Book review: The Incomplete Artist by Philip Wyeth
An evening at the art gallery... The clinking of wine glasses... The hopeful thrill of a first date... But someone has murder on their mind!
All that Detective Ashley Westgard wanted was a night off—and maybe a little romance later on. But when a body is discovered during an event with dozens of wealthy art collectors in attendance, her fairy tale dream turns into a nightmare for everyone. Now Ash must put her hopes on hold, flash her police badge, and take control of the crime scene...
This is Book Two of the Ashley Westgard series, but was written as a standalone story.
As with art, there’s a lot to think about with The Incomplete Artist by Philip Wyeth. Simmering under the surface of artistic and literary stereotypes (a blonde bombshell detective, for example) is a multi-layered murder mystery set in a future world where automation and AI are an integral part of life.
Exploring the work of an artist and acknowledging the artistry behind public and self image. Ash Westgard works hard to appear a particular way. She’s adept at tweaking her appearance relative to the task (or interrogation) at hand to elicit the best outcomes. This look into self-image does not, however, play on lack of self-esteem, but leans more toward Ash’s artistic expression of self, which coincides with the extremes of her personal life. All of which seem to be perfectly acceptable in 2045, where gender equality is the norm and artificial intelligence systems (and robots!) are integrated into most aspects of life. Even the art world.
But is a work of art something that can be arrived at through an algorithmic investigation into people’s likes and dislikes (past and present)? Or is there something deeper, more primal at the core of a creativity that can connect and relate to people’s wants, needs and experiences? If art, through the instinct of the artist, connects needs (or thoughts and ideas) people didn’t know they were missing, how can artificial intelligence also make those connections?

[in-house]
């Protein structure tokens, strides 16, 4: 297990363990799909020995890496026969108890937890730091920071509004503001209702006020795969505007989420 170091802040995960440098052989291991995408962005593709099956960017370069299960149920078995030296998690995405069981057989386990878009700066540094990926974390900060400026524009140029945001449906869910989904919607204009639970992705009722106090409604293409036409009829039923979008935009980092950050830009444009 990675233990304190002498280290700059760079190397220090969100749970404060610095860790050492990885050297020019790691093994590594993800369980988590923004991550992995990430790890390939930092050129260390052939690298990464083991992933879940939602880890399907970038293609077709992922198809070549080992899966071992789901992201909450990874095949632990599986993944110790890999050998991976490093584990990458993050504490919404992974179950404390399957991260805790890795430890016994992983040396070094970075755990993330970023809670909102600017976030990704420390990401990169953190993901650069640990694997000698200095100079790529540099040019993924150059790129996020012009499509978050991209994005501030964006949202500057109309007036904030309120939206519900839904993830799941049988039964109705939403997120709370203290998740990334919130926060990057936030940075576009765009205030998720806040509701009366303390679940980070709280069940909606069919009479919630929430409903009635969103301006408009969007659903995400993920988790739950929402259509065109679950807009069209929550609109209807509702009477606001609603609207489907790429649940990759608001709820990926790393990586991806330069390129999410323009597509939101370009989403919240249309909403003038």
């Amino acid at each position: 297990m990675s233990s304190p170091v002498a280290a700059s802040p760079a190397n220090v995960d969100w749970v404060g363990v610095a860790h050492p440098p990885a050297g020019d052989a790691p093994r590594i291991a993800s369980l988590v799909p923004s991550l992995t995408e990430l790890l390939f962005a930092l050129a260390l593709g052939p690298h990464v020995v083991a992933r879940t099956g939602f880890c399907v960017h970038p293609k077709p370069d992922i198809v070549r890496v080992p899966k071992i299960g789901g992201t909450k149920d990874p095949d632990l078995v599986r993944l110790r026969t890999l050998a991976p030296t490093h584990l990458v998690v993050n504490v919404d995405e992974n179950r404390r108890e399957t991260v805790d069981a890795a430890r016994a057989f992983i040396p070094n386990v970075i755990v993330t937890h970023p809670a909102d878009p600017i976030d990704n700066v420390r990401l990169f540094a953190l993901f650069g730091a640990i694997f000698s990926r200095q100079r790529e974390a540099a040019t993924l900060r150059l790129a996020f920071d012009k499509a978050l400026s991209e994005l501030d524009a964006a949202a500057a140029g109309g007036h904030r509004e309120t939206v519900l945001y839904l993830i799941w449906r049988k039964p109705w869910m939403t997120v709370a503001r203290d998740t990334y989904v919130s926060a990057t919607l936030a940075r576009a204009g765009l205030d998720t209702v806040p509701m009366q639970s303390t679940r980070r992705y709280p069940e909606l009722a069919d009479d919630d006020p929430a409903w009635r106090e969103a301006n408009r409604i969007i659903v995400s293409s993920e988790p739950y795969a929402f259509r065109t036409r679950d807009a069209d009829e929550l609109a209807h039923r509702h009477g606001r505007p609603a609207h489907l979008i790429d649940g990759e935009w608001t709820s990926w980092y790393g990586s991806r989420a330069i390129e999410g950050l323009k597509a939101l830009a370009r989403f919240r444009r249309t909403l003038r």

Ash Westgard is about to find out as her fancy date at an exclusive gallery exhibition and auction become all business when a talented artist is murdered. Ash’s deep dive into the art world and a movement that rebels against the automation of art, threatens to overwhelm even as she unravels the evidence leading up to the artist’s last moments. The artistic process of the artist and her investigation provides Ash with a deeper understanding of her own motives and future as a detective.
Author, Philip Wyeth’s clever brushstrokes in this story add meaning to the layers as they are peeled away to reveal potential motives for the murder. They speak also to the niggling “imposter theory” that underscores many creative types. Who does one listen to, the critic or the fan? True success in art can be found in the work's ability to lead people down less travelled pathways, to draw them into an understanding where colour, lines, and light can shape worlds. Is the incomplete work, by leaving a portion of the work open to free interpretation, free imagination, therefore, even more successful?
I wasn’t expecting a murder mystery to lead me down the rabbit-hole of artistic consideration, especially one that describes its main protagonist as a “blonde bombshell”, but there you have it. How sneaky of Wyeth to wrap his future world mystery in such meaningful arty layers!
There’s no need for overthinking the story, though. The mystery is full of twists. The science fiction and world-building side of the story is so smooth the reader almost forgets they are living vicariously in the future, and the foundational premise beneath the whole is strong enough to hold up an extensive series of stories. Ash Westgard as a protagonist is as layered as the themes and I’m happy to say should be able to meet her future character development head on.
Author: Philip Wyeth
Purchase link: mybook.to/Amazon_IncompleteArt
Genre: Cozy mystery (set in the future – minor sci-fi components)
Print length: 216 pages (49K words)
Age range: This is an adult book but suitable for mature teens age 16+
Trigger warnings: Violent death
Amazon Rating: New book not yet rated.
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A Blackthorn Book Tours review.
I received a free copy of this novel with a request for an honest review.
This review will also appear on Amazon (Australia) and Goodreads.